Toward the end of the video is a clip of Ronald Reagan giving a speech in 1964. If you want to see the entire speech, click here. - Reggie
h/t The Right Scoop
|Victor Davis Hanson|
Romney did not present disaster relief vs. deficit reduction as an either/or proposition. Like most Republicans, he has argued that we might have more effective disaster relief if we moved some larger part of the responsibility to the state and local levels, and into the private sector. To put the issue in a less boneheadedly simplistic fashion, the question is not whether we: A. spend money on disaster relief or B. reduce the deficit. Rather, the questions are: Given our tenuous fiscal position, is it possible that we are spending too much money on FEMA and related programs? Is that spending maximally effective? Might we be better off decentralizing these efforts?
Whenever there’s a major natural disaster, the federal government steps in to help. But that wouldn’t necessarily be the case if Mitt Romney got his way. During a 2011 GOP primary debate he said it was “immoral” for the federal government to be spending money on disaster relief when it should be focused on deficit reduction.
. . . If a storm damages basic physical infrastructure (power lines, bridges) and imperils human life it would be the height of penny-wise, pound-foolish thinking to suppose that the afflicted area should wait months or years to repair the damage. Ultimately, anyplace is going to go back to robust wealth creation faster if basic stuff gets fixed up faster. But that requires financing by an entity capable of rapidly financing expensive projects — i .e., the federal government. Left to its own devices a storm-ravaged Delaware or Louisiana is going to be squeezed between balanced budget rules and falling sales tax receipts and be forced into an increasing state of dilapidation.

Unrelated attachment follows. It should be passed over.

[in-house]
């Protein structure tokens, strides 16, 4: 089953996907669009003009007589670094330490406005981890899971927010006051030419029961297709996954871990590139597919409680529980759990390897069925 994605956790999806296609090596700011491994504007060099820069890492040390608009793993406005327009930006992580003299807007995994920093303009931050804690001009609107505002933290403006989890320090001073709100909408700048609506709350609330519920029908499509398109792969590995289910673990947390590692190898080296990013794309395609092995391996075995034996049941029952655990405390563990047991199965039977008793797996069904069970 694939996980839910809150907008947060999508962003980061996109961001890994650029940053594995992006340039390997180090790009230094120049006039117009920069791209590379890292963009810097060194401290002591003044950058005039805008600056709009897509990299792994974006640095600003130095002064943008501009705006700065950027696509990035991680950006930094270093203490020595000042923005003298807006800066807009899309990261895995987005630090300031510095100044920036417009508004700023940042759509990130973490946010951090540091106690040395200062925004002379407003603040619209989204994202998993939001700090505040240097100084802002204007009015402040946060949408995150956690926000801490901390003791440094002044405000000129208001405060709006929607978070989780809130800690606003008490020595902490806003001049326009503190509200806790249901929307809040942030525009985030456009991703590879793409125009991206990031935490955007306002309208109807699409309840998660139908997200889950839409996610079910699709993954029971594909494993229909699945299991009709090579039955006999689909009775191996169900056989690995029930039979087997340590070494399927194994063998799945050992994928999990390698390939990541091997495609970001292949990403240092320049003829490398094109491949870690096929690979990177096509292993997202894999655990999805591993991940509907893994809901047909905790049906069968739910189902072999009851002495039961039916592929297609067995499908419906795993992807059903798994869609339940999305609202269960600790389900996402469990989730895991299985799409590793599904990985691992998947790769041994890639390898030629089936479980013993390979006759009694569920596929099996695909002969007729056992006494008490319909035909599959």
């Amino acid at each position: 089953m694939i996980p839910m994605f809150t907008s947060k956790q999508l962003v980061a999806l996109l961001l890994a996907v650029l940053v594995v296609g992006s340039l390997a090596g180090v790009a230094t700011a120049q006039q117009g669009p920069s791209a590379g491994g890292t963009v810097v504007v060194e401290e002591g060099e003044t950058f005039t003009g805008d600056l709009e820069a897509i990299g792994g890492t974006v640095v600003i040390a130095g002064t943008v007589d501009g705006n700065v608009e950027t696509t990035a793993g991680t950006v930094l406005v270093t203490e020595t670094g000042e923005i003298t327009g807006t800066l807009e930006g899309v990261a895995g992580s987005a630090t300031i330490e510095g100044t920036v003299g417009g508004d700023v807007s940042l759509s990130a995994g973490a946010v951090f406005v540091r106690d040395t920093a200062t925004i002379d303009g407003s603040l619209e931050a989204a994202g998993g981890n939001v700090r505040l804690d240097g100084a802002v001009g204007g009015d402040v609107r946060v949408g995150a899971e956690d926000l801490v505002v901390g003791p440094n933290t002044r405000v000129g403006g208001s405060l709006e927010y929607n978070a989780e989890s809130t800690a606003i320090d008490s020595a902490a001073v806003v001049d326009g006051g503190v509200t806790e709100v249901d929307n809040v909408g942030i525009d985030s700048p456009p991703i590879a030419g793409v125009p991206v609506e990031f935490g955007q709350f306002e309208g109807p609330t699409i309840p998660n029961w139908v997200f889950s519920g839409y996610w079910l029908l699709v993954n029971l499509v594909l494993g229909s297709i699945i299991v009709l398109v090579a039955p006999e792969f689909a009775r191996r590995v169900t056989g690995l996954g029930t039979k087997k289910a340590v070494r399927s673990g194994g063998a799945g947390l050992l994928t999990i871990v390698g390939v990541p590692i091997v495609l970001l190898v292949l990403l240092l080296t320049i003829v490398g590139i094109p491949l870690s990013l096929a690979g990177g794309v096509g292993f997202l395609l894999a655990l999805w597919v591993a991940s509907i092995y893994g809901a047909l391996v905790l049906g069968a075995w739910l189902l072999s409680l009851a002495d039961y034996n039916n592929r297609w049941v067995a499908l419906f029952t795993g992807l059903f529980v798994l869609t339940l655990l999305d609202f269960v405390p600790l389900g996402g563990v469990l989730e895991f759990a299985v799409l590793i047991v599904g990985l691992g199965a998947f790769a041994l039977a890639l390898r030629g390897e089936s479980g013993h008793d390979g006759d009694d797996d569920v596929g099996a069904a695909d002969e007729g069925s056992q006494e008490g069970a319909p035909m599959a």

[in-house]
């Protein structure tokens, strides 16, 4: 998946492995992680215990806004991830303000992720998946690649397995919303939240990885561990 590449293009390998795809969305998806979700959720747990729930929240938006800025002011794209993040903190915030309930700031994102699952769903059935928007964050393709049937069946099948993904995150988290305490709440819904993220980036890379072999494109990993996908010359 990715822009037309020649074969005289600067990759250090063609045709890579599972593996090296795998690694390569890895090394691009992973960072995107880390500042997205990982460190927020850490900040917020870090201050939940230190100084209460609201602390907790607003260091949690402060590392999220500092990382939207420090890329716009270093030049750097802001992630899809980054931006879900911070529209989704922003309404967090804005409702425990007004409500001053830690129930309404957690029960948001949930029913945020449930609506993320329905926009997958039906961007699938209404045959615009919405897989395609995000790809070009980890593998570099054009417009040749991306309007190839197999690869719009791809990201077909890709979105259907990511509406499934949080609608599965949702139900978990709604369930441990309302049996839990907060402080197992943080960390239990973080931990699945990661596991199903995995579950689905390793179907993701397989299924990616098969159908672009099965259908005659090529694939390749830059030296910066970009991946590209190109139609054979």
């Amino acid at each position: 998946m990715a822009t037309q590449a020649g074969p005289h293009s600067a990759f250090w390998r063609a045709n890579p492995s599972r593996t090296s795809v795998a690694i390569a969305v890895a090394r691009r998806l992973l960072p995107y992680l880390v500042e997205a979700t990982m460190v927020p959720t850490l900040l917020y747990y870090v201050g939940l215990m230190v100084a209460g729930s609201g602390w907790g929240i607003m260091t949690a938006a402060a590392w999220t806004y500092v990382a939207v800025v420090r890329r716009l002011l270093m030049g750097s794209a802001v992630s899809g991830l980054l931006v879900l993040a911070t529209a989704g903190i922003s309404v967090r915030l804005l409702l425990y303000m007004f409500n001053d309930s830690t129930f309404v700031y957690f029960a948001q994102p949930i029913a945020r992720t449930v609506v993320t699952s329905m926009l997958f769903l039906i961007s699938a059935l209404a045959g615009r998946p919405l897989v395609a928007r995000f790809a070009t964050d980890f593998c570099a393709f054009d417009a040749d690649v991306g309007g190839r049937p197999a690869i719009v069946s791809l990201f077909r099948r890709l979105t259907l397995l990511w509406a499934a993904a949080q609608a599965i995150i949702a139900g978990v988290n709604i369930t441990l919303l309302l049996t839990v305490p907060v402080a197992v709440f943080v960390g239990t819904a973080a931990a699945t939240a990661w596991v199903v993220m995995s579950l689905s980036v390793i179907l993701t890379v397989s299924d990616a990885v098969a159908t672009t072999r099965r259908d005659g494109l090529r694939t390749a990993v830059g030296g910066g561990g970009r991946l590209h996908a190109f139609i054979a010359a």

Yes, it’s nice to know that a bomb was thwarted, but it would have been even nicer to know that the bomb-makers had been arrested or killed.
The American people should know that the counterterrorism professionals are taking this threat very seriously and are taking all necessary and prudent steps to ensure our security. And the American people should be confident that we will not waver in our resolve to defeat al Qaeda and its affiliates and to root out violent extremism in all its forms.
This would likely be an unprecedented move on the Bureau of Labor Statistic's part and is only more outrageous in the wake of an artificially low jobless claims report released earlier this month that was missing tens of thousands of jobless claims from California, one of the most populous states in the country.
The U.S. Labor Department on Monday said it hasn’t made a decision yet on whether to delay Friday’s October jobs report, the final reading on the labor market before next week’s federal elections.
A Labor official said the agency will assess the schedule for all its data releases this week when the “weather emergency” is over.
|US Ambassador Chris Stevens, former SEAL Glen Doherty, Air Force vet Sean Smith & former SEAL Tyrone Woods|
|Accuracy in Media|